Mars may once have looked like Earth. It has seasons, polar ice-caps and once supported shallow seas and flowing streams. So did it also once support life? The Mars Curiosity Rover’s chief software engineer Benjamin Cichy just gave a rollercoaster of a talk at LeWeb in Paris on the huge software effort and nail-biting suspense involved in getting the rover to Mars.
NASA has been sending spacecraft to Mars since the 1960s. The first 12 missions failed disastrously. Overall, one-third of all missions to Mars have failed. The Curiosity Rover is the biggest and most complex that NASA has even built, the size of a small car, and it was landed using a completely novel set of technologies.
It took five million lines of code to teach the Rover how to land. A heatshield made from an entirely new material protected the spacecraft during entry. The biggest parachute ever built was used to slow its descent towards the surface down to a mere 300 km per hour. At this breakneck speed the cord was cut and a jetpack attached to the top of the Rover fired up to slow it down to 2.5 km per hour and lower it down towards the surface. Finally the attachment to the jet pack had to be cut before it ran out of fuel and crashed down on top of the rover.
Even worse, there was no way to test if all of this would work together until the landing itself. NASA called it “The 7 minutes of terror.”
The Curiosity Rover’s two-year prime mission is to investigate whether conditions in Mars may have been favorable for microbial life. It is equipped with a 2 meter robot arm, cameras, spectrometer, telescope, chemistry and minerology equipment. It even has a laser which can be pointed as a rock to determine its composition.
When the Rover has nothing new to report it sends back a packet to Earth. As software engineers do, Cichy inserted his own name and those of the other NASA developers into the 1000 characters available. He also added a quote from Carl Sagan: “We began as wanderers and we are wanderers still.”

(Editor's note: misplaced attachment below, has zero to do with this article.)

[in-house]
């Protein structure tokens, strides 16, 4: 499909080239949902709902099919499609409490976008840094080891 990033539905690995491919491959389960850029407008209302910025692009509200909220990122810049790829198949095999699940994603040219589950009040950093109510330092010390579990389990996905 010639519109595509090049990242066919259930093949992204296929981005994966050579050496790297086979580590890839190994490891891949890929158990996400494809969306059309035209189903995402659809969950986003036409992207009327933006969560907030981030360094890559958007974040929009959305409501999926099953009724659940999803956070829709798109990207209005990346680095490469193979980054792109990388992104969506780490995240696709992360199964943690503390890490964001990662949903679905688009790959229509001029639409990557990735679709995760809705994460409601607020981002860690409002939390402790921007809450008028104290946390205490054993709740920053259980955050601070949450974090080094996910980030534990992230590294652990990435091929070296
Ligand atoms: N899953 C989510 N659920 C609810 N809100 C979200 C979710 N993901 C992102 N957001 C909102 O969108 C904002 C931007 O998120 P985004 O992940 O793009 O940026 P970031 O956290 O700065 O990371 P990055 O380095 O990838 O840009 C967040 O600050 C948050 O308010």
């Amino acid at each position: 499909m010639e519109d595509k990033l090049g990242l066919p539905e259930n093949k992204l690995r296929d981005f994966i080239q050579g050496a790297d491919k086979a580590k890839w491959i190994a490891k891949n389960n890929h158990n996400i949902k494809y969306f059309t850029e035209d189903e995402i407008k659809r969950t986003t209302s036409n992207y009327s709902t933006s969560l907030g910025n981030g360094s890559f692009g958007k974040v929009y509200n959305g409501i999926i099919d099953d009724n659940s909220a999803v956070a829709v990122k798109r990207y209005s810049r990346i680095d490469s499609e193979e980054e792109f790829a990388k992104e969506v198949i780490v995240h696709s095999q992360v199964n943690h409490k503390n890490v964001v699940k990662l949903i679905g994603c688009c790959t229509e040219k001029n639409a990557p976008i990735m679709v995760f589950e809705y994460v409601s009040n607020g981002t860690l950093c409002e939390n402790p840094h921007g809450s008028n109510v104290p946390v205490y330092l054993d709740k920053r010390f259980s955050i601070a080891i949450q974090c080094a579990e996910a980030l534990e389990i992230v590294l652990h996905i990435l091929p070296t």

We met with Benjamin Cichy for a chat after his presentation for some forward thinking perspective.
VentureBeat: What’s the next step, the closest in time, and the big picture?
Benjamin Cichy: We’re just getting the Rover to be able to explore Mars. It’s been on the surface of mars for four months now. We have a two-year mission, we’re just getting started. What we’re trying to do is to drive across the surface of this crater and get to the base of this mountain that we landed on. We’re going to go read the history book of that mountain — each layer on that mountain is a chapter in the book of Mars. We’re going to learn about Mars by reading it from the oldest layer at the bottom, to the most recent layers at the top. That’s what’s next for this mission.
VB: What do you hope to find out?
BC: Whether or not Mars ever could have been a place to have life. Was there a life once on Mars before? Everywhere that we look for life, we know we need to look for three things. An energy source, water an the organic molecules that can bring life — are there building blocks of life on Mars?